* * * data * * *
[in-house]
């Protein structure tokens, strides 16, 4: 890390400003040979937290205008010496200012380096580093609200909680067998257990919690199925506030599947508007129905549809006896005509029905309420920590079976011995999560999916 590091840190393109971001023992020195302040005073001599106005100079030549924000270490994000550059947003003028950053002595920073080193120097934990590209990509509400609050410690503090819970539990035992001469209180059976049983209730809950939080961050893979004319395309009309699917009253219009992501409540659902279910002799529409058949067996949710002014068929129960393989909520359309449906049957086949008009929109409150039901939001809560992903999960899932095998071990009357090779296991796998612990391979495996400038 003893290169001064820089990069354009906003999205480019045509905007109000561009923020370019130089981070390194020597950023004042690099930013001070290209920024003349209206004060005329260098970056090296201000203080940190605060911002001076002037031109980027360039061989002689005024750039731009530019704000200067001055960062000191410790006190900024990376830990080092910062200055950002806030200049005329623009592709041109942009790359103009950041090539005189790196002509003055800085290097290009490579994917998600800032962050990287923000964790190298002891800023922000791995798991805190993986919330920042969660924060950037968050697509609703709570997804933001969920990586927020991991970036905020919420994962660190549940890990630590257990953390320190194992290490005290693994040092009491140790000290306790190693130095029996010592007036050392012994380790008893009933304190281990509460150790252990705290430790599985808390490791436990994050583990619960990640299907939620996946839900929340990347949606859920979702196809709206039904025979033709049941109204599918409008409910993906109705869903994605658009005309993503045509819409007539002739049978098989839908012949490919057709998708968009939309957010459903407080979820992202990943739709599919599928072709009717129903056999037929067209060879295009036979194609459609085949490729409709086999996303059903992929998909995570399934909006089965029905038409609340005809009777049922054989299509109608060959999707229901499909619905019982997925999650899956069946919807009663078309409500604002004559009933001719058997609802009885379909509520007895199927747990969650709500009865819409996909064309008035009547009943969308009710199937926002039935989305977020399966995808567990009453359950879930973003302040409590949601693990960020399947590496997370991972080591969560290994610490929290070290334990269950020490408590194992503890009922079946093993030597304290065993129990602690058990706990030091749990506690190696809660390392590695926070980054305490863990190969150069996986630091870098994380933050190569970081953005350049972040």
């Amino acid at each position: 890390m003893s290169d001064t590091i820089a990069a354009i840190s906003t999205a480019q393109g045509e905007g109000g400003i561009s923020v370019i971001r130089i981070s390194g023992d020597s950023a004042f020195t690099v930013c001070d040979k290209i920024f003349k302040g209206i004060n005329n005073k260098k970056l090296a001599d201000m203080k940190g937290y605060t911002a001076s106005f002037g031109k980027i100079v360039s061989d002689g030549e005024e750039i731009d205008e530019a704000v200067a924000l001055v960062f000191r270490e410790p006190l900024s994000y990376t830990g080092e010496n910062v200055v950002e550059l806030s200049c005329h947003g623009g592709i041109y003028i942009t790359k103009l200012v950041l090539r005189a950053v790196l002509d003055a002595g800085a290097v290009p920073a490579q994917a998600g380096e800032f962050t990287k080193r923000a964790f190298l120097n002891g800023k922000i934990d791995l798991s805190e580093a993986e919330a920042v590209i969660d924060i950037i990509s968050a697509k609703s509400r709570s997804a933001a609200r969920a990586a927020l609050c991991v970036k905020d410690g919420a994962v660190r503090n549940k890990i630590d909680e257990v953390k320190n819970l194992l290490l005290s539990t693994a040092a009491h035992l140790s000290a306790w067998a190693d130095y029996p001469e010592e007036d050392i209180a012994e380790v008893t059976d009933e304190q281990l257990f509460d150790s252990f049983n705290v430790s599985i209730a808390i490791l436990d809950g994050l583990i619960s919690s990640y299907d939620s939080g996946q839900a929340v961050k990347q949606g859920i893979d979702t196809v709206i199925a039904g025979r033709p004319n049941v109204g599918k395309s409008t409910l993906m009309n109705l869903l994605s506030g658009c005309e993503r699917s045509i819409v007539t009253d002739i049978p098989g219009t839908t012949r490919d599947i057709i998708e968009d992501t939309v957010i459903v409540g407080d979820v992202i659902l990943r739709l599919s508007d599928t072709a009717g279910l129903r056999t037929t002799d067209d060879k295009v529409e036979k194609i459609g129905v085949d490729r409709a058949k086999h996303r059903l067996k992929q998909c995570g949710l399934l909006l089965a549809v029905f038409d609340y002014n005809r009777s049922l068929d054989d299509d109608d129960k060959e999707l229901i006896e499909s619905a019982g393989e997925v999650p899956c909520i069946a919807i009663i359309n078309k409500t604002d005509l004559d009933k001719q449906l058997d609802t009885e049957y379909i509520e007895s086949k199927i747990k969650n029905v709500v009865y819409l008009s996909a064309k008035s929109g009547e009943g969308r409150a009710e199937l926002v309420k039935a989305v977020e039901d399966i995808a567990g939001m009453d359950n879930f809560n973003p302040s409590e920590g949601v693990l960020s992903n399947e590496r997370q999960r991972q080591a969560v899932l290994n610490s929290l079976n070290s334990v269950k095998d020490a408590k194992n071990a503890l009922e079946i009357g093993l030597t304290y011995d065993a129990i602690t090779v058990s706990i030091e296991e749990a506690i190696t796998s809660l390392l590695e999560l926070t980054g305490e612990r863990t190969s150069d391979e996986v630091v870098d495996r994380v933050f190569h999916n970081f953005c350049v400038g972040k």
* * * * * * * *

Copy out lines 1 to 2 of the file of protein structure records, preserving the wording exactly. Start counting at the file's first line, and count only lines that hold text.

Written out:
[in-house]
């Protein structure tokens, strides 16, 4: 890390400003040979937290205008010496200012380096580093609200909680067998257990919690199925506030599947508007129905549809006896005509029905309420920590079976011995999560999916 590091840190393109971001023992020195302040005073001599106005100079030549924000270490994000550059947003003028950053002595920073080193120097934990590209990509509400609050410690503090819970539990035992001469209180059976049983209730809950939080961050893979004319395309009309699917009253219009992501409540659902279910002799529409058949067996949710002014068929129960393989909520359309449906049957086949008009929109409150039901939001809560992903999960899932095998071990009357090779296991796998612990391979495996400038 003893290169001064820089990069354009906003999205480019045509905007109000561009923020370019130089981070390194020597950023004042690099930013001070290209920024003349209206004060005329260098970056090296201000203080940190605060911002001076002037031109980027360039061989002689005024750039731009530019704000200067001055960062000191410790006190900024990376830990080092910062200055950002806030200049005329623009592709041109942009790359103009950041090539005189790196002509003055800085290097290009490579994917998600800032962050990287923000964790190298002891800023922000791995798991805190993986919330920042969660924060950037968050697509609703709570997804933001969920990586927020991991970036905020919420994962660190549940890990630590257990953390320190194992290490005290693994040092009491140790000290306790190693130095029996010592007036050392012994380790008893009933304190281990509460150790252990705290430790599985808390490791436990994050583990619960990640299907939620996946839900929340990347949606859920979702196809709206039904025979033709049941109204599918409008409910993906109705869903994605658009005309993503045509819409007539002739049978098989839908012949490919057709998708968009939309957010459903407080979820992202990943739709599919599928072709009717129903056999037929067209060879295009036979194609459609085949490729409709086999996303059903992929998909995570399934909006089965029905038409609340005809009777049922054989299509109608060959999707229901499909619905019982997925999650899956069946919807009663078309409500604002004559009933001719058997609802009885379909509520007895199927747990969650709500009865819409996909064309008035009547009943969308009710199937926002039935989305977020399966995808567990009453359950879930973003302040409590949601693990960020399947590496997370991972080591969560290994610490929290070290334990269950020490408590194992503890009922079946093993030597304290065993129990602690058990706990030091749990506690190696809660390392590695926070980054305490863990190969150069996986630091870098994380933050190569970081953005350049972040």